#!/usr/bin/perl -w use strict; my @x = ( 'smomedef12345', 'anabc12345 and there is some def12345678', 'qwerabc12345def55', 'def87654321abc54321', ); foreach (@x) { next unless (m/abc\d{5}/); #pre-condition to look further (my $string8) = m/def(\d{8})/; #puts $string8 in list context #$string8 = (m/def(\d{8})/)[0]; #alternate way with list slice if ( !defined($string8) ) { $string8 = 'undefined'; #Perl 5.10 has a special way to do this #Probably here just do "next;" # because an undefined value means the # regex above did not match! } print "var def=$string8\n"; } __END__ prints: ..note that first item is silently skipped! var def=12345678 var def=undefined var def=87654321 #note that this works even though #the pre-condition of abc\d{5} #occurs later in the line! Wow!
    Update: ok a more obtuse solution:
    my @x = ( 'smomedef12345', 'anabc12345 and there is some def12345678', 'qwerabc12345def55', 'def87654321abc54321', ); print map{ /abc\d{5}/ and /def(\d{8})/ ? "def=$1\n" : () }@x; __END__ prints: def=12345678 def=87654321
    Does essentially the same thing but in a much more obtuse way.
    I think the first code is better for a lot of reasons.

      Thanks Marshall!

      First, do not put parens '()' around things that you have no interest in using later. "Capturing" these things consumes time and resources and to no effect.
      Most of the cost is paid by the first parenthesis, that is, there's a significant cost difference between not using capturing parens at all, and using capturing parens. Additional parens don't contribute that much.
      In general, I avoid using $1, $5 etc. Use Perl list slice instead.
      Careful here. Using a list slice (which I find quite ugly), or assigning the list to puts the match in list context, which will change the behaviour if /g is present.

      But more importantly, in certain cases, when using list slices, you do not know whether there was a match or not:

      my $a = rand() < .5 ? "f" : "g" my $b = rand() < .5 ? "p" : "o"; my $c = ("foo" =~ /($a)*$b/)[0];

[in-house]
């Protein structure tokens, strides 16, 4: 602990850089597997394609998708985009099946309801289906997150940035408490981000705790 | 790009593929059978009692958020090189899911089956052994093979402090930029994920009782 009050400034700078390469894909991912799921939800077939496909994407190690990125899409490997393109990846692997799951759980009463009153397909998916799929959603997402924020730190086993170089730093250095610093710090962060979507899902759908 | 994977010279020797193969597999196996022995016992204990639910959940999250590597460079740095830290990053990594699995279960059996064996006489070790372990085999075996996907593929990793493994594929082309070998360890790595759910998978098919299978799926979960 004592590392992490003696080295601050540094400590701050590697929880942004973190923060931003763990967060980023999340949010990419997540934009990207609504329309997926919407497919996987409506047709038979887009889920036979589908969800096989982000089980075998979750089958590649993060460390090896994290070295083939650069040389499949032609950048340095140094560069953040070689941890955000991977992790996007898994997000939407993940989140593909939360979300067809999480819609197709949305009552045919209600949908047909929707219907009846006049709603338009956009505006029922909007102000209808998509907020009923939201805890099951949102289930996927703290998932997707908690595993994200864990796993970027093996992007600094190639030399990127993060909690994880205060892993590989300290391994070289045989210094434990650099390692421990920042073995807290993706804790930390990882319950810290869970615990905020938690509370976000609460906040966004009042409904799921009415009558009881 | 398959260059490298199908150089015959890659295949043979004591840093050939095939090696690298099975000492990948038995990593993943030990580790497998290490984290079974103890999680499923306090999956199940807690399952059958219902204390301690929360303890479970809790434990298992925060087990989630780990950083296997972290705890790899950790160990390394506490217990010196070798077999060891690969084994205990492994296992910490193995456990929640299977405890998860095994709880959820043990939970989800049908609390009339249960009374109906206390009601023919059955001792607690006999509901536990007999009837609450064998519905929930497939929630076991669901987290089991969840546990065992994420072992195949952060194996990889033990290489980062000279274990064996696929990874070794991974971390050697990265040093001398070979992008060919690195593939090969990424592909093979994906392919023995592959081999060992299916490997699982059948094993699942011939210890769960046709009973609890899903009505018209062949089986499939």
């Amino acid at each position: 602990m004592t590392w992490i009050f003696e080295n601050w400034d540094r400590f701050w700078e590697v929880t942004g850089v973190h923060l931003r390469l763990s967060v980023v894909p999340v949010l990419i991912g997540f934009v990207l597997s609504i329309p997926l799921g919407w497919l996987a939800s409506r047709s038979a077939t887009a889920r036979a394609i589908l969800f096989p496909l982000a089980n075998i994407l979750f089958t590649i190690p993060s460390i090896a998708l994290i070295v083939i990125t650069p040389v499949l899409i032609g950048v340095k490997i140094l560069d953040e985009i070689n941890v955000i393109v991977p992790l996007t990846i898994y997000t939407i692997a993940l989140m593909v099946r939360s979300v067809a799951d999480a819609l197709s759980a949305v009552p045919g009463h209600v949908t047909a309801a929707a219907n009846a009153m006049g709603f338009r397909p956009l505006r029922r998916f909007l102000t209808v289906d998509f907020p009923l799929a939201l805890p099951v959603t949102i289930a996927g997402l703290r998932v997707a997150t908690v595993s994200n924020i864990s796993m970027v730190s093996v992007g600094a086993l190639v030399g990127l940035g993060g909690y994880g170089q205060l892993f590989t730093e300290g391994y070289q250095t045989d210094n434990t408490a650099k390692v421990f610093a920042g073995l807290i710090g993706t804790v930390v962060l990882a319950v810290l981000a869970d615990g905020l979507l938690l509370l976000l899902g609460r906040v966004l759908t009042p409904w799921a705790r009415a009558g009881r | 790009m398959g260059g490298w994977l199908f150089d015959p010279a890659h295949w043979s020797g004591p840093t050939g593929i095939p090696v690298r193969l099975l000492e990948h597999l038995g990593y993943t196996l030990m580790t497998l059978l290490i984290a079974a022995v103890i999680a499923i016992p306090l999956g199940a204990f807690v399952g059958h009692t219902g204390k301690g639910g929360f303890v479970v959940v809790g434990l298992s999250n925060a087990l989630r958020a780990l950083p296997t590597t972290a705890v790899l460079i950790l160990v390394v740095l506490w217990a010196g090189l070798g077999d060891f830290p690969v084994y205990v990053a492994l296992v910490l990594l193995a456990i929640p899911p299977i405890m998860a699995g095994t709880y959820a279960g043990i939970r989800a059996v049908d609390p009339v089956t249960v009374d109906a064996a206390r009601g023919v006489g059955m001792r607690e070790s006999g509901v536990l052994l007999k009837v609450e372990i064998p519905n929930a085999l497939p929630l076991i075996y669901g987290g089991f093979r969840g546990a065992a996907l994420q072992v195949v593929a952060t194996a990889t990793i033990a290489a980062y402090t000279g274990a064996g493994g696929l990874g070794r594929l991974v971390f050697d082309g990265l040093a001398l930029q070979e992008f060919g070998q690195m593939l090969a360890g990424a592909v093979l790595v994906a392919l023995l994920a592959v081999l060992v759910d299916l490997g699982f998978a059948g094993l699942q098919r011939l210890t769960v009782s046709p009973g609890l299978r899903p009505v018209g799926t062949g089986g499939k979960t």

Did it match, or didn't it? If $c is defined, it matched. But what if $c isn't? If $a eq "g", and $b eq "o", there is a match, but $c is undefined.
        "Additional parens don't contribute that much".

        Fair enough, there is overhead in doing it at all. I am saying "don't over do it".

        list slice, hash slice, etc are some of the most cool features in Perl! You are completely correct in that list slice does not "play well with match global" because the number of things that can be returned is variable and therefore there is no way to specifiy a subset of range indicies that are of interest.

        The classic example of list slice is used when spliting a line and you want 127,[3..5],93,8 things on that line. And I do work with DB lines like that - it is actually common for such a thing. List slice allows me to assign those 6 things directly into variables that mean something within the program. I usually assign vars on the left ($x,$y,$z..) in the order that the following code will use them. And adjust the slice accordingly.

        If you are saying that "do not use list slice when doing a match global", I would absolutely agree with that. And I do not think that I have recommended that.

        In your code, my $c = ("foo" =~ /($a)*$b/)[0]; is an improper use of list slice.

        Properly used, list slice is beautiful.

        People who dislike list slicing should avoid scripting languages, especially Perl. It's FALSE that you don't know whether there was a match with m//g because the created list is simply empty. Also, the GOATSE ( =()=) recreates the right context if that's an issue. Take this code: $x = "a123b345c7865d87"; @L = ($x =~ /a-z/g)1,3; print "@L"; ## Prins b d @X = ($x =~ /#/g)1,3; print (defined(@X) ? "YES" : "NO"; It prints NO ... therefore, JavaFan, your assertions are FALSE and FALSE. TenThouPerlStudents